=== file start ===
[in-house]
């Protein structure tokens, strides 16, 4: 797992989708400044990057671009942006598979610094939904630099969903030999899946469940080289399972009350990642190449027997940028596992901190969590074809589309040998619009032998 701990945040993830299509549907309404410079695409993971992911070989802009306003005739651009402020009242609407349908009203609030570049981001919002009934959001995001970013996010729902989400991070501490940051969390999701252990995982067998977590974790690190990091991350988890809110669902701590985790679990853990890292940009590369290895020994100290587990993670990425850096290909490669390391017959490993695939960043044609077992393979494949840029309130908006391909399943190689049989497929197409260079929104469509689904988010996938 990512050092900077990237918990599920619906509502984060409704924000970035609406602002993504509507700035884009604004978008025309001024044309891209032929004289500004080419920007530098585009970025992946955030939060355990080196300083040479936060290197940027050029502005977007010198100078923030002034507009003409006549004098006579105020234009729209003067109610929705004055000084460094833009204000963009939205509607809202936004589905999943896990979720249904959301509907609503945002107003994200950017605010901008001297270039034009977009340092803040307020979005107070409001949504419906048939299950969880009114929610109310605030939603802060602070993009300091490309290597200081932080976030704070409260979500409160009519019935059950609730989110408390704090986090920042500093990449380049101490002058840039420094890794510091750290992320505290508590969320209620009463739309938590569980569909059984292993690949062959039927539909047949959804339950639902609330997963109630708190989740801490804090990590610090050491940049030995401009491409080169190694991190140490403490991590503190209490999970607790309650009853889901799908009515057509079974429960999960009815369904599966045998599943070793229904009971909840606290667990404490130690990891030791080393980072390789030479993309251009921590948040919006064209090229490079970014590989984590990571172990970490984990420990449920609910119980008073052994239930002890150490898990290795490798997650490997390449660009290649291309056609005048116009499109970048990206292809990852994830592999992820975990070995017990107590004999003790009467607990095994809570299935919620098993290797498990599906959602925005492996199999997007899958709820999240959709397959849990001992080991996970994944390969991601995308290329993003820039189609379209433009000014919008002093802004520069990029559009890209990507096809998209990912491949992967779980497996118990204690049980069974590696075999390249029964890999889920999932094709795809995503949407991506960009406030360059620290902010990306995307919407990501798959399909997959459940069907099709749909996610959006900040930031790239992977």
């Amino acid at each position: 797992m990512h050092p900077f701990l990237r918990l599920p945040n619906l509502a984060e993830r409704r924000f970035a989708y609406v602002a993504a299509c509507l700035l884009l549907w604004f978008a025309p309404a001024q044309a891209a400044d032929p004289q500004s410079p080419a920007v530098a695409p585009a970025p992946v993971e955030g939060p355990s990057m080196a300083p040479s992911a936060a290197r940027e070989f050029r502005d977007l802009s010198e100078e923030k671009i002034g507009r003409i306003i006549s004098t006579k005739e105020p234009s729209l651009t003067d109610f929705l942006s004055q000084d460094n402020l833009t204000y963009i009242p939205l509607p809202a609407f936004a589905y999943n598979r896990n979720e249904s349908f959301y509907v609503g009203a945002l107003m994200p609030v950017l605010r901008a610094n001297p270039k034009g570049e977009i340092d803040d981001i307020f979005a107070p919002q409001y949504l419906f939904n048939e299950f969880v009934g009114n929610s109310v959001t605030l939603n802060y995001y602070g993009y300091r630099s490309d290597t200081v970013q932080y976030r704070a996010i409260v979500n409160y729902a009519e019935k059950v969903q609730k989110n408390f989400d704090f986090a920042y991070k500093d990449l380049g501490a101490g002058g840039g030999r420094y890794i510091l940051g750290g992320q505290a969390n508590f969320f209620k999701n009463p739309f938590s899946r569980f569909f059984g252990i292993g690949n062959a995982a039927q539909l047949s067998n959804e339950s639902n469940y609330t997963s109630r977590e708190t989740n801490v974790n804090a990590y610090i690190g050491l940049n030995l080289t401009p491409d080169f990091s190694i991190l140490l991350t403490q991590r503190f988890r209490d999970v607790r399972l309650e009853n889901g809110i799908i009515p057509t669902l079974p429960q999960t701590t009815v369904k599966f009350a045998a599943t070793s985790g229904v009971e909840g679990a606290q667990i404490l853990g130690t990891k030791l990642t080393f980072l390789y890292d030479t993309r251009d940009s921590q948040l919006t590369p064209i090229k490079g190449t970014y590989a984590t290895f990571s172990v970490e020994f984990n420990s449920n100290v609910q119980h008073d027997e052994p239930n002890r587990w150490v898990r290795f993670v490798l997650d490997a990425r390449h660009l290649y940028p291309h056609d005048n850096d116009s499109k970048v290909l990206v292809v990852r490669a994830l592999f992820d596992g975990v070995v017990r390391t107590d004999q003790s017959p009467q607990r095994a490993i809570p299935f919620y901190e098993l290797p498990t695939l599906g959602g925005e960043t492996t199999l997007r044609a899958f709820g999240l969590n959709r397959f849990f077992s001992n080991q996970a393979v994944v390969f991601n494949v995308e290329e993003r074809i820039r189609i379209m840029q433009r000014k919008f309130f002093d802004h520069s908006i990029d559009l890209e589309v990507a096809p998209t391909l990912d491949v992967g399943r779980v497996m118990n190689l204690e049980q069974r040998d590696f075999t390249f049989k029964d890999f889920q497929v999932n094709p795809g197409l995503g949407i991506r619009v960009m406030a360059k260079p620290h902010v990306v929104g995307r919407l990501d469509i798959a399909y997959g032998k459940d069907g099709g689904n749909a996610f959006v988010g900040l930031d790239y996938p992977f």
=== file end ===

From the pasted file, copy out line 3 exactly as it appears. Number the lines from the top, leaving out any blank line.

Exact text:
């Amino acid at each position: 797992m990512h050092p900077f701990l990237r918990l599920p945040n619906l509502a984060e993830r409704r924000f970035a989708y609406v602002a993504a299509c509507l700035l884009l549907w604004f978008a025309p309404a001024q044309a891209a400044d032929p004289q500004s410079p080419a920007v530098a695409p585009a970025p992946v993971e955030g939060p355990s990057m080196a300083p040479s992911a936060a290197r940027e070989f050029r502005d977007l802009s010198e100078e923030k671009i002034g507009r003409i306003i006549s004098t006579k005739e105020p234009s729209l651009t003067d109610f929705l942006s004055q000084d460094n402020l833009t204000y963009i009242p939205l509607p809202a609407f936004a589905y999943n598979r896990n979720e249904s349908f959301y509907v609503g009203a945002l107003m994200p609030v950017l605010r901008a610094n001297p270039k034009g570049e977009i340092d803040d981001i307020f979005a107070p919002q409001y949504l419906f939904n048939e299950f969880v009934g009114n929610s109310v959001t605030l939603n802060y995001y602070g993009y300091r630099s490309d290597t200081v970013q932080y976030r704070a996010i409260v979500n409160y729902a009519e019935k059950v969903q609730k989110n408390f989400d704090f986090a920042y991070k500093d990449l380049g501490a101490g002058g840039g030999r420094y890794i510091l940051g750290g992320q505290a969390n508590f969320f209620k999701n009463p739309f938590s899946r569980f569909f059984g252990i292993g690949n062959a995982a039927q539909l047949s067998n959804e339950s639902n469940y609330t997963s109630r977590e708190t989740n801490v974790n804090a990590y610090i690190g050491l940049n030995l080289t401009p491409d080169f990091s190694i991190l140490l991350t403490q991590r503190f988890r209490d999970v607790r399972l309650e009853n889901g809110i799908i009515p057509t669902l079974p429960q999960t701590t009815v369904k599966f009350a045998a599943t070793s985790g229904v009971e909840g679990a606290q667990i404490l853990g130690t990891k030791l990642t080393f980072l390789y890292d030479t993309r251009d940009s921590q948040l919006t590369p064209i090229k490079g190449t970014y590989a984590t290895f990571s172990v970490e020994f984990n420990s449920n100290v609910q119980h008073d027997e052994p239930n002890r587990w150490v898990r290795f993670v490798l997650d490997a990425r390449h660009l290649y940028p291309h056609d005048n850096d116009s499109k970048v290909l990206v292809v990852r490669a994830l592999f992820d596992g975990v070995v017990r390391t107590d004999q003790s017959p009467q607990r095994a490993i809570p299935f919620y901190e098993l290797p498990t695939l599906g959602g925005e960043t492996t199999l997007r044609a899958f709820g999240l969590n959709r397959f849990f077992s001992n080991q996970a393979v994944v390969f991601n494949v995308e290329e993003r074809i820039r189609i379209m840029q433009r000014k919008f309130f002093d802004h520069s908006i990029d559009l890209e589309v990507a096809p998209t391909l990912d491949v992967g399943r779980v497996m118990n190689l204690e049980q069974r040998d590696f075999t390249f049989k029964d890999f889920q497929v999932n094709p795809g197409l995503g949407i991506r619009v960009m406030a360059k260079p620290h902010v990306v929104g995307r919407l990501d469509i798959a399909y997959g032998k459940d069907g099709g689904n749909a996610f959006v988010g900040l930031d790239y996938p992977f």